How to Be Forgotten If You Are in the EU

Posted on Dec 4, 2018 by Summer Hirst

how to be forgotten

When something goes up on the internet, it’s almost permanent. Your data lies with so many people –your clients, partners, and other parties. Even when you stop taking services from someone, your data still stays with them.

If you’ve done something embarrassing in the past, it can linger on with you forever. Especially, if you’ve committed an offense.

And you can’t do anything about it really, can you? Luckily, if you’re in the EU, you have the right to be forgotten.

What is the right to be forgotten?

In 2014, a Spanish man asked Google to remove old news links about his bankruptcy. As a result, the European Court ruled that people’s data is controlled by search engines and they must consider requests related to outdated or irrelevant information that appears in search results.

This means that if you live in the European Union, you have the right to ask the search engines to take down any old and irrelevant data about you.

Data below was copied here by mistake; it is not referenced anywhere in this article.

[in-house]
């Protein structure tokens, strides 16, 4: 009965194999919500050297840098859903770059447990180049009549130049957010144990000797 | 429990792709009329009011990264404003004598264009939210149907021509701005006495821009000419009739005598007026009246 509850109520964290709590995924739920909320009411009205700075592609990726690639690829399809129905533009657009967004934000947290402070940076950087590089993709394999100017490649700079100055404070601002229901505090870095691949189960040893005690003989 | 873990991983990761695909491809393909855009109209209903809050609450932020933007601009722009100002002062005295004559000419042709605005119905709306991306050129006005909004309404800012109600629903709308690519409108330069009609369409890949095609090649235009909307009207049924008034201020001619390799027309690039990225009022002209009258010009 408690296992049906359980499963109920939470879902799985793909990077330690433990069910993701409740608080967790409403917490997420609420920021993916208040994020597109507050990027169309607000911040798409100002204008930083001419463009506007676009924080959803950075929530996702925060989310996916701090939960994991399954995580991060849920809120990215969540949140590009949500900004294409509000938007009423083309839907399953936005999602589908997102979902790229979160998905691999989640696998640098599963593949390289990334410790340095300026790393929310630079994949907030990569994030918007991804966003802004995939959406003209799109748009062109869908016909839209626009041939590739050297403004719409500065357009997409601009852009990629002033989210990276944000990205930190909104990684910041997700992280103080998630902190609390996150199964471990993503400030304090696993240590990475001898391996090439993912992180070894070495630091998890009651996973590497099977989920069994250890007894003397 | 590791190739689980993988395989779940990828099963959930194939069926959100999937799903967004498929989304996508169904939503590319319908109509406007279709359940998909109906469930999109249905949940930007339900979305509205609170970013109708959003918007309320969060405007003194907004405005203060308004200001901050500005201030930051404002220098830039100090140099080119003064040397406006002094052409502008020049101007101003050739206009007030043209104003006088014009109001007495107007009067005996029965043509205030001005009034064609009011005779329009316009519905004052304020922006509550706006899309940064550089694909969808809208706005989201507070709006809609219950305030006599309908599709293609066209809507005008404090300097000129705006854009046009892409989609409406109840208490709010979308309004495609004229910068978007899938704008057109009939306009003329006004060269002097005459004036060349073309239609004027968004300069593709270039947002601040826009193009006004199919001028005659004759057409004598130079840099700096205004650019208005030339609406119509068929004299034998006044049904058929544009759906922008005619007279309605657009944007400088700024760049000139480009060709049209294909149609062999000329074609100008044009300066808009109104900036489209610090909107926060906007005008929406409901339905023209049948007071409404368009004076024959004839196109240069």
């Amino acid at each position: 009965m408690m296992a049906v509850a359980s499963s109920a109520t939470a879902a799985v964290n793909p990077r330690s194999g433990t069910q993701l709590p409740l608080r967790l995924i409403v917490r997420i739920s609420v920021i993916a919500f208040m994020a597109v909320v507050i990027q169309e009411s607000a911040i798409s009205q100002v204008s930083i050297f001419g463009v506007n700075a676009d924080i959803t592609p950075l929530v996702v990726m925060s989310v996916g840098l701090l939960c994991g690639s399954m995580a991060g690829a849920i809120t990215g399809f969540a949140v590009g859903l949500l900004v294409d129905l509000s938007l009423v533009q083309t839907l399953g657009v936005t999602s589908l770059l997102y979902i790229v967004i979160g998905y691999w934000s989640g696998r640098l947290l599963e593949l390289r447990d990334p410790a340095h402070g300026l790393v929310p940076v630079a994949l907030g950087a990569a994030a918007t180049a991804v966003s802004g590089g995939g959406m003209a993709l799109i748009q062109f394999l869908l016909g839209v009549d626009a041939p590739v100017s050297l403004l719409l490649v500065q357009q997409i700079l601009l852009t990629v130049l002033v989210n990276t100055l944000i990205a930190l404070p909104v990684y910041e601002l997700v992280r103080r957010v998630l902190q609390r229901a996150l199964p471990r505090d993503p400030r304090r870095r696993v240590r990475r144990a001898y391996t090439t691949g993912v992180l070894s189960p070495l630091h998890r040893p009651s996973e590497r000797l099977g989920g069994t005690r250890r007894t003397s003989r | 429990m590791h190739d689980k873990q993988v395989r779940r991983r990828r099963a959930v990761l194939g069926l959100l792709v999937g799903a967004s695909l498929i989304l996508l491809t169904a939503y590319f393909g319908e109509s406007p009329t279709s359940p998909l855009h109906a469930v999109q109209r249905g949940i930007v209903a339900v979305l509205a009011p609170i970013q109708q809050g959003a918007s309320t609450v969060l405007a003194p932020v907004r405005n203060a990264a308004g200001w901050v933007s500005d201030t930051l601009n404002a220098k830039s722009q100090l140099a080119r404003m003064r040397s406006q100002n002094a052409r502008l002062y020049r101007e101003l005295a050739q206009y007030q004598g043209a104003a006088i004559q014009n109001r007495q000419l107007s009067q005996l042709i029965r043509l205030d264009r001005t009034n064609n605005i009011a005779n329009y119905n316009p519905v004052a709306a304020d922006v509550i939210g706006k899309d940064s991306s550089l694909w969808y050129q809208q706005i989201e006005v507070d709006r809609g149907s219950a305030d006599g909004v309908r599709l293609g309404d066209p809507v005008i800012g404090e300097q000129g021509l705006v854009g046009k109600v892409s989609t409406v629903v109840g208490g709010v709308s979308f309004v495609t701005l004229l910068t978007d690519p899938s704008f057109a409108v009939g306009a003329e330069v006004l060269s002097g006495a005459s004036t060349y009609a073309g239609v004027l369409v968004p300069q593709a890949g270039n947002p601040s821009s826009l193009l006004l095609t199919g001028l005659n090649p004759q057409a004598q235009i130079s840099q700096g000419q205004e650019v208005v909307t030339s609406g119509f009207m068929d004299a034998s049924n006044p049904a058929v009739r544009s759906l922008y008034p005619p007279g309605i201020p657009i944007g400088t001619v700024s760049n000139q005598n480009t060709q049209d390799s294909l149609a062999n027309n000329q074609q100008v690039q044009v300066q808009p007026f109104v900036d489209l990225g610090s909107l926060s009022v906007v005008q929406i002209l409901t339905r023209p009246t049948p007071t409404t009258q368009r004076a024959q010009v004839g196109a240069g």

Since the law is made for personal privacy, there can be millions of people who want their old information to be removed.

As this number increases, there will be a need to set up a few organizations to review the requests and see if they should be fulfilled or not.

The GDPR (General Data Protection Regulation) is currently only in the EU. But other countries might soon adopt it as well.

Here’s how you can apply for your information to be deleted

  1. Find the links that you need to be removed
  2. Have a valid reason why you want them to be removed
  3. Visit the Google online form.
  4. Enter your details on the form. If you’re requesting information removal on behalf of someone else, you’ll need to upload their identification data.

Once you submit the request, Google will display a message that they have received your request and are currently building a system that would help them show their results according to the EU law.

After this law, Google received thousands of requests even before they put up the form. And since each request will be seen on a case-by-case basis, it will take time. Maybe a few days, maybe months. After all, Google will need to set up a special team to review each request.

This EU ruling isn’t just for Google but for all search engines. So Yahoo and Bing have to comply with the new laws as well.

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